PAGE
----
|KIP 3000 Scanner/Printer
|We got a taste for large format scanning and plan and poster printing with the Xerox 6204 a while back so it was logical to try machines from another manufacturer. The KIP 3000 is part of a range which goes up to full colour capable machines, but the advantage of this more basic model is that while it can only print in black and white/ greyscale, it can still scan in colour.
This makes it useful for all sorts of artwork that may be saved to disc or printed at reduced size for portfolio use. There is the option to print to a seperate LFP colour printer if one can be introduced into the network, and this will then be selected automatically if the colour copy option is chosen.
The absolute key to this type of printer is usability. Customers for plan printing - architects, builders and the like, are generally looking for print on demand instant print so you need a machine that instantly springs into life and can be operated competently by most staff with basic instruction.
The most important consideration in copying at this scale is that, unlike a flatbed, the original will need to be fed through rollers underneath the scanner heads, so thick material, or any loose or uneven items may cause problems. Creases in plans may be ironed out in the process but it is worth the note of caution when assesing a job taken in. It's not possible to raise the head height for thicker items, it's also worth watching for suraces like crayon that may smear lines on the scanner glass. These are easily cleaned but can caused delays and wastage.
In a confined space, against a wall, the original is folded back on itself by guides as it passes through, but with sufficient space behind, a flat piece could be fed through by removal of the guides.
The passage of the copy has a slightly tortuous route, exiting the back to be fed back down a chute at the front, but some sheets can just miss the guides and drop behind so worth checking if the printer is making the right noises but nothing has come out of the front.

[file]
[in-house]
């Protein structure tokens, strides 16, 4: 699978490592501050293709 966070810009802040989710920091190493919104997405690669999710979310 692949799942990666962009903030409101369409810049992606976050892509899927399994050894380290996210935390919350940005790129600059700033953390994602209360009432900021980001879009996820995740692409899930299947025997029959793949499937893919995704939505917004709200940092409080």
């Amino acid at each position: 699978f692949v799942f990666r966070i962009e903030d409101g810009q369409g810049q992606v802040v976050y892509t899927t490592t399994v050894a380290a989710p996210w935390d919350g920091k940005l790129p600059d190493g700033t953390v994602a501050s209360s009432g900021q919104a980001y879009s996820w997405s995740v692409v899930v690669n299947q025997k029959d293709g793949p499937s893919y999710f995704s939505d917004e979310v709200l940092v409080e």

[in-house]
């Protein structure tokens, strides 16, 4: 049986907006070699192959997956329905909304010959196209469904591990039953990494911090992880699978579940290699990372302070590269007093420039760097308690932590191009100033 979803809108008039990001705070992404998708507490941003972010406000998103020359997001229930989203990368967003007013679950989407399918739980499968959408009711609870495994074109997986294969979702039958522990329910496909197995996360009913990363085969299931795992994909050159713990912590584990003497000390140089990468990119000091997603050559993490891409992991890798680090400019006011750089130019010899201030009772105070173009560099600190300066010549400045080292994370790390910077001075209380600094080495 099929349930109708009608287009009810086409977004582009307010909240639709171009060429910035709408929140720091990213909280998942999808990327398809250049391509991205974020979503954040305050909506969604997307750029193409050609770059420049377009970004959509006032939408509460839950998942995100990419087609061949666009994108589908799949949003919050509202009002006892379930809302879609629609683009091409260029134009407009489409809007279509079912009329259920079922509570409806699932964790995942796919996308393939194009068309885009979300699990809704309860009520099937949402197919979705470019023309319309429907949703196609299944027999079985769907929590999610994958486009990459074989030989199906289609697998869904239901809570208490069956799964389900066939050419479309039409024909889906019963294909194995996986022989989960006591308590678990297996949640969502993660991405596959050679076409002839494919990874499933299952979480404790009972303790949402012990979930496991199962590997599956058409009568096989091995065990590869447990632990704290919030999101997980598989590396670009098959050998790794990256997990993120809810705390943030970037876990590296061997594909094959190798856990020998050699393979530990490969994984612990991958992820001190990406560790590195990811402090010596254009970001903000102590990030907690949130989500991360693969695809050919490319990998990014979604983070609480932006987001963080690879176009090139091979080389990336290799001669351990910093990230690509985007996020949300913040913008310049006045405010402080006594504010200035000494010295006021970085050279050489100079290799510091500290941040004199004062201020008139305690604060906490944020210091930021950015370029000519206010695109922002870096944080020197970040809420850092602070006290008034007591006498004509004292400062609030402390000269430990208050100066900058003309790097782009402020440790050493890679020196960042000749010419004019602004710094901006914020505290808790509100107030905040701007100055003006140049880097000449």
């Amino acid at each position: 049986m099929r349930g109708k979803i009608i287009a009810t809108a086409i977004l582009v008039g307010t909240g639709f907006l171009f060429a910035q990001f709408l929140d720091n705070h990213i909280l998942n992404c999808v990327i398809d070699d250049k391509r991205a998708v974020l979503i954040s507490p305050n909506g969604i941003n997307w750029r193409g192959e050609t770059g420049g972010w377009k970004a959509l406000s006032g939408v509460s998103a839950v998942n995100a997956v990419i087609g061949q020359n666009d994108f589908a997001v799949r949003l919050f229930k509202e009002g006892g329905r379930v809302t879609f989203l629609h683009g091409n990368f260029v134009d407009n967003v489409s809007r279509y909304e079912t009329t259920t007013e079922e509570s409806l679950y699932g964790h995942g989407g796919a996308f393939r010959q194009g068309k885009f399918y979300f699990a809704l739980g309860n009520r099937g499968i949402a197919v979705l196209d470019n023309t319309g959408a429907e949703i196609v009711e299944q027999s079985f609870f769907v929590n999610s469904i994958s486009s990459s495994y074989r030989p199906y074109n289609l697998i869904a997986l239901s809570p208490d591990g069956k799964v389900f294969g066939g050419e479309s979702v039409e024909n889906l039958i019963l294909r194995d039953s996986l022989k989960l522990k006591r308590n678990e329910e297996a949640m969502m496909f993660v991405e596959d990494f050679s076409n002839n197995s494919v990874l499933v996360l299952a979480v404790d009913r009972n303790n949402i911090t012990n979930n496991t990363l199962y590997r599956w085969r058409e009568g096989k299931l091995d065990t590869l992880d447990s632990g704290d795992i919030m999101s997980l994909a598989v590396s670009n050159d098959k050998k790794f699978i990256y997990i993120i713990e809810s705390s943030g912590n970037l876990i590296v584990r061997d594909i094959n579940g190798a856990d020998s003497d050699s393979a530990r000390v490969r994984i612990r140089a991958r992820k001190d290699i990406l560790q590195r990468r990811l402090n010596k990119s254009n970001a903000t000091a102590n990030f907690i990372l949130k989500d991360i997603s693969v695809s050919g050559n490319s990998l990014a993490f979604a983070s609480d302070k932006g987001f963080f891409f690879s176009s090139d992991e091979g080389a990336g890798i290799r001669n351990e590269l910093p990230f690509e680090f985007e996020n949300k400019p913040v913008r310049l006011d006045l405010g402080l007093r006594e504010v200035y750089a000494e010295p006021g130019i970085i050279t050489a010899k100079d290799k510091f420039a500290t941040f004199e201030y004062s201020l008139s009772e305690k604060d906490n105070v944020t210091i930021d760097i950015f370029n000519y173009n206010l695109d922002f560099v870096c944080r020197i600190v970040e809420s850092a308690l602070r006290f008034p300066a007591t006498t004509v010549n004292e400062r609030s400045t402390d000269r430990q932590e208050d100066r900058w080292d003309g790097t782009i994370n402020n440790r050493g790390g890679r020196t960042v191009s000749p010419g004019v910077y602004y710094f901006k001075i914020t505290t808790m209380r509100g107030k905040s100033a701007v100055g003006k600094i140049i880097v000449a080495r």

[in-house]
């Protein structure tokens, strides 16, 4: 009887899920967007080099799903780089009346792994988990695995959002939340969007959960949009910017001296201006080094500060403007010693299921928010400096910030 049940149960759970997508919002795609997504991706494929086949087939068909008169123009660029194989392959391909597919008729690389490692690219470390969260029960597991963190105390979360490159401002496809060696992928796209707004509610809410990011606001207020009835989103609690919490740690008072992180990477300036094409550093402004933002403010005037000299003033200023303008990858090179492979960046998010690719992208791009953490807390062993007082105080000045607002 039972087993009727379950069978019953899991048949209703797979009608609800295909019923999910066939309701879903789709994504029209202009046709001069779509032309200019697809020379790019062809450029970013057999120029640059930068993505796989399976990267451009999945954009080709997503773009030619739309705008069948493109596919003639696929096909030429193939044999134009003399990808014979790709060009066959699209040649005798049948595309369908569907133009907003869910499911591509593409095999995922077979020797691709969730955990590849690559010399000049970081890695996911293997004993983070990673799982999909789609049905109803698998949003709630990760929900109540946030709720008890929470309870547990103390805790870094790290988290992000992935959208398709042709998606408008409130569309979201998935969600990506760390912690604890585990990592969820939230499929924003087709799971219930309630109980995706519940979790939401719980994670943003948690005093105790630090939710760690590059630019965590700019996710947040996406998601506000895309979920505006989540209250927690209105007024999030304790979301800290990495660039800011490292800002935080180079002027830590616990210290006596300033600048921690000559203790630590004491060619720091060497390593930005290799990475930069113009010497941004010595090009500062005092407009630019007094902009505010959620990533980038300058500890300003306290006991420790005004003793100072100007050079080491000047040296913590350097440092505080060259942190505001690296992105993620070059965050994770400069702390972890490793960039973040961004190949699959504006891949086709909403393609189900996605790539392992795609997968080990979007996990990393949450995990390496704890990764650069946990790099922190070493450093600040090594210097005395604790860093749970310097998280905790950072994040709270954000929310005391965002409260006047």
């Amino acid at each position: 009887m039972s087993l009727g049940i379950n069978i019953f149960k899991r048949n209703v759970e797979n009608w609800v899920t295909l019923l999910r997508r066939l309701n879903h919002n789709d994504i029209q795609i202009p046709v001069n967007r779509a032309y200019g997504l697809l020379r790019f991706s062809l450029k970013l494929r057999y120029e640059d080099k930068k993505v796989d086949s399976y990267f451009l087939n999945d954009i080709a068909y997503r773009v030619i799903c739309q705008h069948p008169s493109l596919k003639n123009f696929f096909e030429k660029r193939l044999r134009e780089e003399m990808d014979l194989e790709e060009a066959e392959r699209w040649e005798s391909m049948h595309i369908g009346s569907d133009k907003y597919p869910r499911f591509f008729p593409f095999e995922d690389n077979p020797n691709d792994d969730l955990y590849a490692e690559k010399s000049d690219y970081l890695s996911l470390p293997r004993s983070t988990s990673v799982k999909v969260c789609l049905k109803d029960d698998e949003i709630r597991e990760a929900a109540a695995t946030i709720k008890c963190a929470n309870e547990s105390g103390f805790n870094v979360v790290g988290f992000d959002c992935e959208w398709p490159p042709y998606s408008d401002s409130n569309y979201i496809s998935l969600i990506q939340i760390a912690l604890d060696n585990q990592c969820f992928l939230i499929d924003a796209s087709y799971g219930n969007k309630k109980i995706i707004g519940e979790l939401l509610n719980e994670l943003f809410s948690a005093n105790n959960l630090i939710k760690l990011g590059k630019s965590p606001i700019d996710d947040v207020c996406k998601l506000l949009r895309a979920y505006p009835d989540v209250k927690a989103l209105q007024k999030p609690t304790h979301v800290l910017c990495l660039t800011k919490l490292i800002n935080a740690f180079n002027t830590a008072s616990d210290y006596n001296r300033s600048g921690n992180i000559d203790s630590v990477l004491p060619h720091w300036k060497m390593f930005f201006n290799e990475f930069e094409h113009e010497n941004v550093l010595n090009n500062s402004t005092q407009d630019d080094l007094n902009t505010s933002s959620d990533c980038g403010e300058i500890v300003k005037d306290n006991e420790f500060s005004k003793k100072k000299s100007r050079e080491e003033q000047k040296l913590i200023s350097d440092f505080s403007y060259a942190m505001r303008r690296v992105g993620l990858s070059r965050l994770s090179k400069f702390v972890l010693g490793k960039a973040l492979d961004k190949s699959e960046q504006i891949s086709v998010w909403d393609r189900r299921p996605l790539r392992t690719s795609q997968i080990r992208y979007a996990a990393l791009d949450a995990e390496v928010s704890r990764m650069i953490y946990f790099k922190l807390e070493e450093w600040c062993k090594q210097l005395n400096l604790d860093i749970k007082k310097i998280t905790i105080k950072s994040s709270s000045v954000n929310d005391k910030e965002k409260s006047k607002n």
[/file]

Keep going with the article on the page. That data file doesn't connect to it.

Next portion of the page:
In normal mode the KIP will scan, size and trim sheet to fit the image, feeding from an option of two rolls of width from A2 to A0, but it also has full manual overide for custom sizes, or where a customer may require extra large borders for example.
A manual tray will accept cut sheet, like tracing paper, for example and here it is particularly important to line up both original and copy sheet central on the guide lines for accuracy if it is tight on the paper. We did manage to double side an AO poster for a particular customer but this is not recommended.
The KIP has full enlarge and reduction capability which makes it very useful. The very nature of detail plans is that often there is one original that may need to be enlarged to show detail, or enable further notes, or alternatively reduced to go into a folder or presentation.
The scanning capability in particularly useful as it means colour documents as well can be saved as Jpegs or PDFs to be incorporated in a brochure or the ubiquitous power point presentation.
Scan settings are done from the user-friendly stand up display attached to the machine and the scans stored locally or on a convenient folder in a network host. They can even be emailed direct if a mailbox in enabled.
With scanning and copying a variety of quality options are available to suit originals, from line drawing to greyscale and photo, as well basic settings on density and threshhold to suppress or enhance features. This is a little bit of trial and error at times. Although the screen gives you a good visualisation of the item going through process, of course by that time it is already going to print.
From the network, and KIP's own fairly straightforward workstation, the printer can print from disc or from scans saved and stored previously.
The scanner uses a five lens head system and the software stitches the complete image together, an arrangement that can result in interference - banding or lines - on some complex images so its not recommended for really high quality photographs, but for basic art and line its fast and functional, producing strong blacks and good tonal range in greyscales.
At just on six grand the KIP 3000 is worth consideration if you have a market for a plan printer but want to consider that extra capability of a bit of colour. We'll continue our KIP review next month or you can get more information at KIP UK
PS. Must mention best wishes and some sympathy to Steph at Hodgkinsons Stationers of New Milton on her engagement to the "Happy Kip engineer"